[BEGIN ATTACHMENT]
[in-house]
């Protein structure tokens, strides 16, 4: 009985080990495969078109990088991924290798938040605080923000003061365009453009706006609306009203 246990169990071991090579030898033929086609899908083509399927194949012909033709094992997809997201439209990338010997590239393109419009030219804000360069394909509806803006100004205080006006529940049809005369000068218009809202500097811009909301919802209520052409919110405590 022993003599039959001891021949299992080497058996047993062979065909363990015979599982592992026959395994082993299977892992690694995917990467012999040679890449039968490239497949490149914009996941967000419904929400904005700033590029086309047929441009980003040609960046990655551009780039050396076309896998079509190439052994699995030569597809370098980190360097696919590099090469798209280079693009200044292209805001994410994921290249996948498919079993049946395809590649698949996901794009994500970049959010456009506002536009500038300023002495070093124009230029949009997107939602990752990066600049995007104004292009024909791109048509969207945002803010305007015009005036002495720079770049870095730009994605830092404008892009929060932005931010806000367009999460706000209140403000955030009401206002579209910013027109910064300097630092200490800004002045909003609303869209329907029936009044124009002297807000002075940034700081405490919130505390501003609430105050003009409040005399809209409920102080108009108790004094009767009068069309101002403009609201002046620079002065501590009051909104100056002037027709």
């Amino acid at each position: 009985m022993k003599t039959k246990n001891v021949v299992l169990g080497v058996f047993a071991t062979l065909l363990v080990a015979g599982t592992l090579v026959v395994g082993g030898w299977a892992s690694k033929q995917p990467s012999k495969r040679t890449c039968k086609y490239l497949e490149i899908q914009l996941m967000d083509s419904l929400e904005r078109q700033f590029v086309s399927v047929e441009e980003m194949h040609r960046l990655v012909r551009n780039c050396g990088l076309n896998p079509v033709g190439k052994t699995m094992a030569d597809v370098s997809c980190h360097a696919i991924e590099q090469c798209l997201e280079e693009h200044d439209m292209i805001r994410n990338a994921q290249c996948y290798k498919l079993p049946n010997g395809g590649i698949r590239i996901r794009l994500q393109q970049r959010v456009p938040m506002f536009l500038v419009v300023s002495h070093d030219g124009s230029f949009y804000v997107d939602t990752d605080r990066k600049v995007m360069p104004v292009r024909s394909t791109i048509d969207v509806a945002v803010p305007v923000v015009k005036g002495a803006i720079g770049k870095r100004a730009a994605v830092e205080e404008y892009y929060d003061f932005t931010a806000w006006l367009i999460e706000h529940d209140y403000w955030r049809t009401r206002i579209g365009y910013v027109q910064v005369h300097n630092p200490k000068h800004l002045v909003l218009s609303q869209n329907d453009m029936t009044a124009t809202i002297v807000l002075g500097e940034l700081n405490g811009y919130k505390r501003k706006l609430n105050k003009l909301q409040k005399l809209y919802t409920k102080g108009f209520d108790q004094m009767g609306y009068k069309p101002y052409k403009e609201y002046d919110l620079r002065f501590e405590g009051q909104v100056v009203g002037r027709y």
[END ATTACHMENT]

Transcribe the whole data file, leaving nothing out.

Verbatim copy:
[in-house]
């Protein structure tokens, strides 16, 4: 009985080990495969078109990088991924290798938040605080923000003061365009453009706006609306009203 246990169990071991090579030898033929086609899908083509399927194949012909033709094992997809997201439209990338010997590239393109419009030219804000360069394909509806803006100004205080006006529940049809005369000068218009809202500097811009909301919802209520052409919110405590 022993003599039959001891021949299992080497058996047993062979065909363990015979599982592992026959395994082993299977892992690694995917990467012999040679890449039968490239497949490149914009996941967000419904929400904005700033590029086309047929441009980003040609960046990655551009780039050396076309896998079509190439052994699995030569597809370098980190360097696919590099090469798209280079693009200044292209805001994410994921290249996948498919079993049946395809590649698949996901794009994500970049959010456009506002536009500038300023002495070093124009230029949009997107939602990752990066600049995007104004292009024909791109048509969207945002803010305007015009005036002495720079770049870095730009994605830092404008892009929060932005931010806000367009999460706000209140403000955030009401206002579209910013027109910064300097630092200490800004002045909003609303869209329907029936009044124009002297807000002075940034700081405490919130505390501003609430105050003009409040005399809209409920102080108009108790004094009767009068069309101002403009609201002046620079002065501590009051909104100056002037027709």
């Amino acid at each position: 009985m022993k003599t039959k246990n001891v021949v299992l169990g080497v058996f047993a071991t062979l065909l363990v080990a015979g599982t592992l090579v026959v395994g082993g030898w299977a892992s690694k033929q995917p990467s012999k495969r040679t890449c039968k086609y490239l497949e490149i899908q914009l996941m967000d083509s419904l929400e904005r078109q700033f590029v086309s399927v047929e441009e980003m194949h040609r960046l990655v012909r551009n780039c050396g990088l076309n896998p079509v033709g190439k052994t699995m094992a030569d597809v370098s997809c980190h360097a696919i991924e590099q090469c798209l997201e280079e693009h200044d439209m292209i805001r994410n990338a994921q290249c996948y290798k498919l079993p049946n010997g395809g590649i698949r590239i996901r794009l994500q393109q970049r959010v456009p938040m506002f536009l500038v419009v300023s002495h070093d030219g124009s230029f949009y804000v997107d939602t990752d605080r990066k600049v995007m360069p104004v292009r024909s394909t791109i048509d969207v509806a945002v803010p305007v923000v015009k005036g002495a803006i720079g770049k870095r100004a730009a994605v830092e205080e404008y892009y929060d003061f932005t931010a806000w006006l367009i999460e706000h529940d209140y403000w955030r049809t009401r206002i579209g365009y910013v027109q910064v005369h300097n630092p200490k000068h800004l002045v909003l218009s609303q869209n329907d453009m029936t009044a124009t809202i002297v807000l002075g500097e940034l700081n405490g811009y919130k505390r501003k706006l609430n105050k003009l909301q409040k005399l809209y919802t409920k102080g108009f209520d108790q004094m009767g609306y009068k069309p101002y052409k403009e609201y002046d919110l620079r002065f501590e405590g009051q909104v100056v009203g002037r027709y």